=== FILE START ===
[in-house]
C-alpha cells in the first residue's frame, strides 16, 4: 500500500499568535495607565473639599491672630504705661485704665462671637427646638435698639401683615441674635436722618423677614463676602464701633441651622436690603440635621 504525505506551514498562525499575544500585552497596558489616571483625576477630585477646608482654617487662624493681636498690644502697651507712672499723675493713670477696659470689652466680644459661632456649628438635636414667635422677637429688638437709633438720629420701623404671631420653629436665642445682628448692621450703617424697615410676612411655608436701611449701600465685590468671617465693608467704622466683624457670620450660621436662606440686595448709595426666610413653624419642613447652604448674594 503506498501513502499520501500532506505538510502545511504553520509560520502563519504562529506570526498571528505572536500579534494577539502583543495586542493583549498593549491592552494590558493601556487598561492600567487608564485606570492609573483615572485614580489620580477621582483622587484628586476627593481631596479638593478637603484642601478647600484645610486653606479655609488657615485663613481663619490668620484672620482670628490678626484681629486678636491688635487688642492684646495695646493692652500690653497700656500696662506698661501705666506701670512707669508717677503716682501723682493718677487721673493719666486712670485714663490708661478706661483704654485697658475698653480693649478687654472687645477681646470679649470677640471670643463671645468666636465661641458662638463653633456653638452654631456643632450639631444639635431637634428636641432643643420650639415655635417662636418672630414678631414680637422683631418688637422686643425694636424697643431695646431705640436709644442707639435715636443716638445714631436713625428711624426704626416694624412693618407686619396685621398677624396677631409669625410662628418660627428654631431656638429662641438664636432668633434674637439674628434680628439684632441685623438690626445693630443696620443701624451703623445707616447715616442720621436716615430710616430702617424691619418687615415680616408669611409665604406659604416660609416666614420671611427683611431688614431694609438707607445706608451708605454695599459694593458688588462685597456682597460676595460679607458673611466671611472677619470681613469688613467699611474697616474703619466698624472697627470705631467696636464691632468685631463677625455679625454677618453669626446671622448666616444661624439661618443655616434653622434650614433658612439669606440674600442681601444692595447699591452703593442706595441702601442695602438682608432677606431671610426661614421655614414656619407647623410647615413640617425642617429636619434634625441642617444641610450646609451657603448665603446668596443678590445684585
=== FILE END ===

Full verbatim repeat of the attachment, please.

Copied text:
[in-house]
C-alpha cells in the first residue's frame, strides 16, 4: 500500500499568535495607565473639599491672630504705661485704665462671637427646638435698639401683615441674635436722618423677614463676602464701633441651622436690603440635621 504525505506551514498562525499575544500585552497596558489616571483625576477630585477646608482654617487662624493681636498690644502697651507712672499723675493713670477696659470689652466680644459661632456649628438635636414667635422677637429688638437709633438720629420701623404671631420653629436665642445682628448692621450703617424697615410676612411655608436701611449701600465685590468671617465693608467704622466683624457670620450660621436662606440686595448709595426666610413653624419642613447652604448674594 503506498501513502499520501500532506505538510502545511504553520509560520502563519504562529506570526498571528505572536500579534494577539502583543495586542493583549498593549491592552494590558493601556487598561492600567487608564485606570492609573483615572485614580489620580477621582483622587484628586476627593481631596479638593478637603484642601478647600484645610486653606479655609488657615485663613481663619490668620484672620482670628490678626484681629486678636491688635487688642492684646495695646493692652500690653497700656500696662506698661501705666506701670512707669508717677503716682501723682493718677487721673493719666486712670485714663490708661478706661483704654485697658475698653480693649478687654472687645477681646470679649470677640471670643463671645468666636465661641458662638463653633456653638452654631456643632450639631444639635431637634428636641432643643420650639415655635417662636418672630414678631414680637422683631418688637422686643425694636424697643431695646431705640436709644442707639435715636443716638445714631436713625428711624426704626416694624412693618407686619396685621398677624396677631409669625410662628418660627428654631431656638429662641438664636432668633434674637439674628434680628439684632441685623438690626445693630443696620443701624451703623445707616447715616442720621436716615430710616430702617424691619418687615415680616408669611409665604406659604416660609416666614420671611427683611431688614431694609438707607445706608451708605454695599459694593458688588462685597456682597460676595460679607458673611466671611472677619470681613469688613467699611474697616474703619466698624472697627470705631467696636464691632468685631463677625455679625454677618453669626446671622448666616444661624439661618443655616434653622434650614433658612439669606440674600442681601444692595447699591452703593442706595441702601442695602438682608432677606431671610426661614421655614414656619407647623410647615413640617425642617429636619434634625441642617444641610450646609451657603448665603446668596443678590445684585